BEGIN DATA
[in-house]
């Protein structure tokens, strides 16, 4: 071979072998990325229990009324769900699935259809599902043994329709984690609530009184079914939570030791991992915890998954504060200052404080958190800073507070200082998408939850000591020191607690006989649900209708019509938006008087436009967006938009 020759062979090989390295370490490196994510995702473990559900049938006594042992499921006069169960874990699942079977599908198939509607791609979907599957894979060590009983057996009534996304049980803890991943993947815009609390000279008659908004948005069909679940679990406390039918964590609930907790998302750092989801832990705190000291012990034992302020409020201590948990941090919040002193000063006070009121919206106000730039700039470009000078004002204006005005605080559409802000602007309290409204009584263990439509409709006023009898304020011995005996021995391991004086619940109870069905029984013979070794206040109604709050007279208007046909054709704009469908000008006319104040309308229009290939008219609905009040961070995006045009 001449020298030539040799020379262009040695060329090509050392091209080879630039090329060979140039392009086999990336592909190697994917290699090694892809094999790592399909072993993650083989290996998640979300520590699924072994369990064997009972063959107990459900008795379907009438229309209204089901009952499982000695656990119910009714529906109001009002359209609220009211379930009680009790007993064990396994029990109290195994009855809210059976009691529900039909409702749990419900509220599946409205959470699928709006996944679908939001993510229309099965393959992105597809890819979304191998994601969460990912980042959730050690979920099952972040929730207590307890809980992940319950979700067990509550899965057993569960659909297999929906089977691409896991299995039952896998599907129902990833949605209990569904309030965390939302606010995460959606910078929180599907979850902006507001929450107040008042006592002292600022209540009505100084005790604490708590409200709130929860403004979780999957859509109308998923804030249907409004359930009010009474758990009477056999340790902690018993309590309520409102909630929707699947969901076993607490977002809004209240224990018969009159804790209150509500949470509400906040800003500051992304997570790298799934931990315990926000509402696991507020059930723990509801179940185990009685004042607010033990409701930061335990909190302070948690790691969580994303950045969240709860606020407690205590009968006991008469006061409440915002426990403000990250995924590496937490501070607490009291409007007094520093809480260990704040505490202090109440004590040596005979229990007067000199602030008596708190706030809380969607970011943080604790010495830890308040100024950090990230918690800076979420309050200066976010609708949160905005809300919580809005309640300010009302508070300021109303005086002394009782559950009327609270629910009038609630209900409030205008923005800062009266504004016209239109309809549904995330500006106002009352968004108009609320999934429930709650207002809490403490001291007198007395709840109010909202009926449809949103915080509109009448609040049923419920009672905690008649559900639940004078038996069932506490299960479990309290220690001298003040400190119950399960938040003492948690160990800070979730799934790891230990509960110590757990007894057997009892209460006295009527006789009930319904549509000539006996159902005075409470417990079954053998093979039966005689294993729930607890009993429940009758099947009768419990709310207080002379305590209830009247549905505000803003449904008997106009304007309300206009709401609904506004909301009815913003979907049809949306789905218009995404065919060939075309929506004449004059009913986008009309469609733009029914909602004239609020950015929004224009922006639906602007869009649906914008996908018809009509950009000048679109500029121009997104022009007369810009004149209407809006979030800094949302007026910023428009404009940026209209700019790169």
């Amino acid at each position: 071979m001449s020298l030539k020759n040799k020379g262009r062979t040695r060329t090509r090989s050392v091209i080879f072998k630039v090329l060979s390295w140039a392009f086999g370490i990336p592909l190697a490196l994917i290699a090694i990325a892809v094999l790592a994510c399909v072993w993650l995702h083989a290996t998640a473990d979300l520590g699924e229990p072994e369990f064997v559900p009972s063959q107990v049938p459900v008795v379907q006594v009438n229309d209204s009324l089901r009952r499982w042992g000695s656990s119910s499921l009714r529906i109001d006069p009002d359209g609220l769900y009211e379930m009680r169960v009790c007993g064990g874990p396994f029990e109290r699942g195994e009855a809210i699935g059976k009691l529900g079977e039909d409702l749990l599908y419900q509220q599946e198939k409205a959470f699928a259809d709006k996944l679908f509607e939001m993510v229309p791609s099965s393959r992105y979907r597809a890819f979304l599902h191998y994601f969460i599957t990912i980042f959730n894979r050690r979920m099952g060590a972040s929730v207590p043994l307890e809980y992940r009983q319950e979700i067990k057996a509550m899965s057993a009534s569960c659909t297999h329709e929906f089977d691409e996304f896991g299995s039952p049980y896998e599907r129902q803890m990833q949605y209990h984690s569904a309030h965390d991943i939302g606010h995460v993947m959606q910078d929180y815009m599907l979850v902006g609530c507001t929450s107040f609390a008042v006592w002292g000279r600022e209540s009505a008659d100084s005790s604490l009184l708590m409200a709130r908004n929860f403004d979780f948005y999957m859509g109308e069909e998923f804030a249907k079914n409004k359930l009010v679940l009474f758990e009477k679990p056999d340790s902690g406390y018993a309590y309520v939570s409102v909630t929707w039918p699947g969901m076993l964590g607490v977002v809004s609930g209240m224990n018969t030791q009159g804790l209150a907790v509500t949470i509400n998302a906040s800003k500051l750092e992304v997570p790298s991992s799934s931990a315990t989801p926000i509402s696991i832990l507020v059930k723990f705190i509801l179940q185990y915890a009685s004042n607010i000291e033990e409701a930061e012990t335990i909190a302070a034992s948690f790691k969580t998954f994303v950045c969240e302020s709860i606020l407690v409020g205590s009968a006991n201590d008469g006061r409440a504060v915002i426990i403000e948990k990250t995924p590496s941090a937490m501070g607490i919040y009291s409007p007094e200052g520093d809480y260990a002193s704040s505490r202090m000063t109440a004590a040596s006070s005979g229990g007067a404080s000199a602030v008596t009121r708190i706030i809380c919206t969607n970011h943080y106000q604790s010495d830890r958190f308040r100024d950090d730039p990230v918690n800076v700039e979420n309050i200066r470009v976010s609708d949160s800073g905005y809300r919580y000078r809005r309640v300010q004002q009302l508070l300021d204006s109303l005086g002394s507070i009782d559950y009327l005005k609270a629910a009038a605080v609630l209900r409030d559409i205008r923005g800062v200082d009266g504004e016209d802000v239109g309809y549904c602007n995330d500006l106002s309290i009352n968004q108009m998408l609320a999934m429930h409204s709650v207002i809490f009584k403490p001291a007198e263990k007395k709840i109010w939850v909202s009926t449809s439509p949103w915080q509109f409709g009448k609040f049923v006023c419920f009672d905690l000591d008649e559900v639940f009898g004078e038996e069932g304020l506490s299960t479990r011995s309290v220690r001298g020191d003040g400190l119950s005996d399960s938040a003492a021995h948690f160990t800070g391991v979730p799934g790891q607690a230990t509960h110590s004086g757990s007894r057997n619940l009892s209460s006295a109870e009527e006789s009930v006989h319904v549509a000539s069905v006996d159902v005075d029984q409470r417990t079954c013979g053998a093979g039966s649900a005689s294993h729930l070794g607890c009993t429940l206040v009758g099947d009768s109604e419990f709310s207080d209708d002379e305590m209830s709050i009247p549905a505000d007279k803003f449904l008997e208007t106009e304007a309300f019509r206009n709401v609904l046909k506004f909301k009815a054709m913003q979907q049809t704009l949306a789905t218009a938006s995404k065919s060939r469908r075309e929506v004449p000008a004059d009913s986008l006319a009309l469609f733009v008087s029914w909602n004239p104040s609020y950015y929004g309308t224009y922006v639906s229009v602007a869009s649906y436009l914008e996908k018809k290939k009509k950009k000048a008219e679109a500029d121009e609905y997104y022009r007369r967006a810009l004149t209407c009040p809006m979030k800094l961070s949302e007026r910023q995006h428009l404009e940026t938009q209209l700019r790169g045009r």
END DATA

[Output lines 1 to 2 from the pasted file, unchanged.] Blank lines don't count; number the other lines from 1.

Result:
[in-house]
């Protein structure tokens, strides 16, 4: 071979072998990325229990009324769900699935259809599902043994329709984690609530009184079914939570030791991992915890998954504060200052404080958190800073507070200082998408939850000591020191607690006989649900209708019509938006008087436009967006938009 020759062979090989390295370490490196994510995702473990559900049938006594042992499921006069169960874990699942079977599908198939509607791609979907599957894979060590009983057996009534996304049980803890991943993947815009609390000279008659908004948005069909679940679990406390039918964590609930907790998302750092989801832990705190000291012990034992302020409020201590948990941090919040002193000063006070009121919206106000730039700039470009000078004002204006005005605080559409802000602007309290409204009584263990439509409709006023009898304020011995005996021995391991004086619940109870069905029984013979070794206040109604709050007279208007046909054709704009469908000008006319104040309308229009290939008219609905009040961070995006045009 001449020298030539040799020379262009040695060329090509050392091209080879630039090329060979140039392009086999990336592909190697994917290699090694892809094999790592399909072993993650083989290996998640979300520590699924072994369990064997009972063959107990459900008795379907009438229309209204089901009952499982000695656990119910009714529906109001009002359209609220009211379930009680009790007993064990396994029990109290195994009855809210059976009691529900039909409702749990419900509220599946409205959470699928709006996944679908939001993510229309099965393959992105597809890819979304191998994601969460990912980042959730050690979920099952972040929730207590307890809980992940319950979700067990509550899965057993569960659909297999929906089977691409896991299995039952896998599907129902990833949605209990569904309030965390939302606010995460959606910078929180599907979850902006507001929450107040008042006592002292600022209540009505100084005790604490708590409200709130929860403004979780999957859509109308998923804030249907409004359930009010009474758990009477056999340790902690018993309590309520409102909630929707699947969901076993607490977002809004209240224990018969009159804790209150509500949470509400906040800003500051992304997570790298799934931990315990926000509402696991507020059930723990509801179940185990009685004042607010033990409701930061335990909190302070948690790691969580994303950045969240709860606020407690205590009968006991008469006061409440915002426990403000990250995924590496937490501070607490009291409007007094520093809480260990704040505490202090109440004590040596005979229990007067000199602030008596708190706030809380969607970011943080604790010495830890308040100024950090990230918690800076979420309050200066976010609708949160905005809300919580809005309640300010009302508070300021109303005086002394009782559950009327609270629910009038609630209900409030205008923005800062009266504004016209239109309809549904995330500006106002009352968004108009609320999934429930709650207002809490403490001291007198007395709840109010909202009926449809949103915080509109009448609040049923419920009672905690008649559900639940004078038996069932506490299960479990309290220690001298003040400190119950399960938040003492948690160990800070979730799934790891230990509960110590757990007894057997009892209460006295009527006789009930319904549509000539006996159902005075409470417990079954053998093979039966005689294993729930607890009993429940009758099947009768419990709310207080002379305590209830009247549905505000803003449904008997106009304007309300206009709401609904506004909301009815913003979907049809949306789905218009995404065919060939075309929506004449004059009913986008009309469609733009029914909602004239609020950015929004224009922006639906602007869009649906914008996908018809009509950009000048679109500029121009997104022009007369810009004149209407809006979030800094949302007026910023428009404009940026209209700019790169």